Port container tax bill awaits consideration in California

| 8/17/2007

As state lawmakers prepare to head back to the California statehouse Monday, Aug. 20, for their final push to approve bills before the regular session ends next month, one bill of interest to truck drivers is likely to draw consideration.

Sponsored by Sen. Alan Lowenthal, D-Long Beach, the bill would allow the collection of a $30 fee on every 20-foot equivalent unit passing through the Los Angeles, Long Beach and Oakland port complexes. Money from the nation’s first-, second- and fourth-largest container ports would be used solely for improvements to road and rail infrastructure and clean-air programs.

The portion provided to alleviate port congestion would go to the California Transportation Commission to fund projects that improve the rail system that moves containers to and from the ports. The text of the bill says the commission would be prohibited “from using the funds to construct, maintain, or improve highways.”

Money earmarked for mitigation relief would be used by the California Air Resources Board to develop a list of projects to reduce pollution caused by the movement of containers.

This is Lowenthal’s third attempt at implementing container fees. Gov. Arnold Schwarzenegger vetoed the most recent effort a year ago.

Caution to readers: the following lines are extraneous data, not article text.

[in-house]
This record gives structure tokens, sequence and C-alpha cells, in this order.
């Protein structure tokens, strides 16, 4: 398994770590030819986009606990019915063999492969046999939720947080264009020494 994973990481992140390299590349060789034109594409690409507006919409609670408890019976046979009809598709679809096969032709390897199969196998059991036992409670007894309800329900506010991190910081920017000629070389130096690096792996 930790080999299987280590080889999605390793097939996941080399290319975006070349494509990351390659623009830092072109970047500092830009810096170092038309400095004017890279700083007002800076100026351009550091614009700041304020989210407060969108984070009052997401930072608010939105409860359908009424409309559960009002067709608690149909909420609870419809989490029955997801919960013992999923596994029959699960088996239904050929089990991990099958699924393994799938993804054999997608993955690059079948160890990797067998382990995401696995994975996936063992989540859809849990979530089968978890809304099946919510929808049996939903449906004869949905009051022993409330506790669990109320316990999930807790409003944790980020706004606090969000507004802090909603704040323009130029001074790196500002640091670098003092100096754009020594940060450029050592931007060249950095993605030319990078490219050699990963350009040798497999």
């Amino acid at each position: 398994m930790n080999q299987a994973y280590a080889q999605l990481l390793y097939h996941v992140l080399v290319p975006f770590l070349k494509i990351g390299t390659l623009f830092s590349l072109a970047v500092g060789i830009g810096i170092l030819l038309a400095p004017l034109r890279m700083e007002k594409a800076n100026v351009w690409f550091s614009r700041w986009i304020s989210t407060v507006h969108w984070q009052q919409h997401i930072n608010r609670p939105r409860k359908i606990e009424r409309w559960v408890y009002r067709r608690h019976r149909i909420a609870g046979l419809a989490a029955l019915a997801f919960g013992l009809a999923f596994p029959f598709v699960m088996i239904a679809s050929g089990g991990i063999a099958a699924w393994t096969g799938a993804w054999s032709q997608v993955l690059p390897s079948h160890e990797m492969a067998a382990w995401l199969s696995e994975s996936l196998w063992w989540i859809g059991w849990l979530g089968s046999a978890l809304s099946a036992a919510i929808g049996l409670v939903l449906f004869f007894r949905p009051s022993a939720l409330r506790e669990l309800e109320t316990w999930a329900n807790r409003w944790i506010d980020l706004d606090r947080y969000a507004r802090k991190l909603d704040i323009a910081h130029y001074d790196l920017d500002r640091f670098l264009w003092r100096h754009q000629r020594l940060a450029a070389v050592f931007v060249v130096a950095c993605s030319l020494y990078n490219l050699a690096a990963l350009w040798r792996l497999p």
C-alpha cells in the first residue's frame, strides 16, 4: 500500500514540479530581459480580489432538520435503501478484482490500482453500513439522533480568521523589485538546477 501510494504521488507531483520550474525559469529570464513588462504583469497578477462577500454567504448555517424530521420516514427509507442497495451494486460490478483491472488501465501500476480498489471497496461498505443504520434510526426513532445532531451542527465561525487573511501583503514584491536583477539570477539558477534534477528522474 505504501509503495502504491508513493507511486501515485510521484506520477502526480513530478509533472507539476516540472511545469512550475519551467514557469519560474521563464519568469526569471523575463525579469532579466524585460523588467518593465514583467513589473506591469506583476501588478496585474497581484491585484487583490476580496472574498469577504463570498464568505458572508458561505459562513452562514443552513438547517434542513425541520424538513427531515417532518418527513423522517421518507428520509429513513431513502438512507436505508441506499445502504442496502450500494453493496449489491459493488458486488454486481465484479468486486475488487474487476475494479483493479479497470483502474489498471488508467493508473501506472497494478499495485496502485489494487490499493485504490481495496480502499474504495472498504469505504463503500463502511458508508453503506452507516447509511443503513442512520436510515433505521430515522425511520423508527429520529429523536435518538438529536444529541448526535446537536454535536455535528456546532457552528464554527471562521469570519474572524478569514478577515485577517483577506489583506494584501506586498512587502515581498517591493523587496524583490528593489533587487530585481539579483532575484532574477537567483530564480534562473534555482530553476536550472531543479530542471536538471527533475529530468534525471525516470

Since then, Lowenthal included the Oakland port to ease concerns in Los Angeles that shippers would take their business up the coast if the fee was imposed. As a concession to the governor, he also removed wording that required a third of funds to be used for security.

Schwarzenegger also said security funding is a federal issue, the Los Angeles Business Journal reported.

Despite the changes, opposition isn’t hard to find. Retailers and ocean carriers say the bill would lead to the diversion of cargo outside the state and drive up prices on consumer goods.

Lowenthal, chairman of the Committee on Environmental Quality, is unmoved by concerns of the opposition.

“It is high time that major retailers and business interests in this country realize that the public will not tolerate growth without reductions in air pollution,” he said in a written statement.

The bill – SB974 – is awaiting consideration in the Assembly Appropriations Committee. If approved there, it would head to the Assembly floor. The Senate previously approved it.

All legislation must be approved by both chambers prior to the end of the regular session, which is scheduled for Sept. 14.

To view other legislative activities of interest for California, click here.

– Keith Goble, state legislative editor